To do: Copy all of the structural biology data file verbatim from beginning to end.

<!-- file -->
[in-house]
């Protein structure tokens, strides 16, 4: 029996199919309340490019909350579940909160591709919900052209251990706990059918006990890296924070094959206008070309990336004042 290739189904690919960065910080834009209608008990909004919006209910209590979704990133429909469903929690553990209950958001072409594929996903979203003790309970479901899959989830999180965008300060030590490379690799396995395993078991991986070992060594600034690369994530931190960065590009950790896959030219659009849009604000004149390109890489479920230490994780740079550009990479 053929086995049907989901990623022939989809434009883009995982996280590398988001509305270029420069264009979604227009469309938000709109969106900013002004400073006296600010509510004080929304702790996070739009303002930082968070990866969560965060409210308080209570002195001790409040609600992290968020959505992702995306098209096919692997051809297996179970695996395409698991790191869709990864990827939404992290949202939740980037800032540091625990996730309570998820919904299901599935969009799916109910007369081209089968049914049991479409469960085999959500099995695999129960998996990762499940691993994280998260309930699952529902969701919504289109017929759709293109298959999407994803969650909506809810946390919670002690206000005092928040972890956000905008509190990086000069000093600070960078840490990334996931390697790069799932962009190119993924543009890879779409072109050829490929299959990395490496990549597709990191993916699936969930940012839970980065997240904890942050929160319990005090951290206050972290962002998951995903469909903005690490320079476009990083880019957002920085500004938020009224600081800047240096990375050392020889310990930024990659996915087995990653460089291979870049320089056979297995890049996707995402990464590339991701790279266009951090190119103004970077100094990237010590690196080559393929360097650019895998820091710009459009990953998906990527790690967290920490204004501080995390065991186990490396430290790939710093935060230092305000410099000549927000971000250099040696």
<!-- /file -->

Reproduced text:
[in-house]
């Protein structure tokens, strides 16, 4: 029996199919309340490019909350579940909160591709919900052209251990706990059918006990890296924070094959206008070309990336004042 290739189904690919960065910080834009209608008990909004919006209910209590979704990133429909469903929690553990209950958001072409594929996903979203003790309970479901899959989830999180965008300060030590490379690799396995395993078991991986070992060594600034690369994530931190960065590009950790896959030219659009849009604000004149390109890489479920230490994780740079550009990479 053929086995049907989901990623022939989809434009883009995982996280590398988001509305270029420069264009979604227009469309938000709109969106900013002004400073006296600010509510004080929304702790996070739009303002930082968070990866969560965060409210308080209570002195001790409040609600992290968020959505992702995306098209096919692997051809297996179970695996395409698991790191869709990864990827939404992290949202939740980037800032540091625990996730309570998820919904299901599935969009799916109910007369081209089968049914049991479409469960085999959500099995695999129960998996990762499940691993994280998260309930699952529902969701919504289109017929759709293109298959999407994803969650909506809810946390919670002690206000005092928040972890956000905008509190990086000069000093600070960078840490990334996931390697790069799932962009190119993924543009890879779409072109050829490929299959990395490496990549597709990191993916699936969930940012839970980065997240904890942050929160319990005090951290206050972290962002998951995903469909903005690490320079476009990083880019957002920085500004938020009224600081800047240096990375050392020889310990930024990659996915087995990653460089291979870049320089056979297995890049996707995402990464590339991701790279266009951090190119103004970077100094990237010590690196080559393929360097650019895998820091710009459009990953998906990527790690967290920490204004501080995390065991186990490396430290790939710093935060230092305000410099000549927000971000250099040696």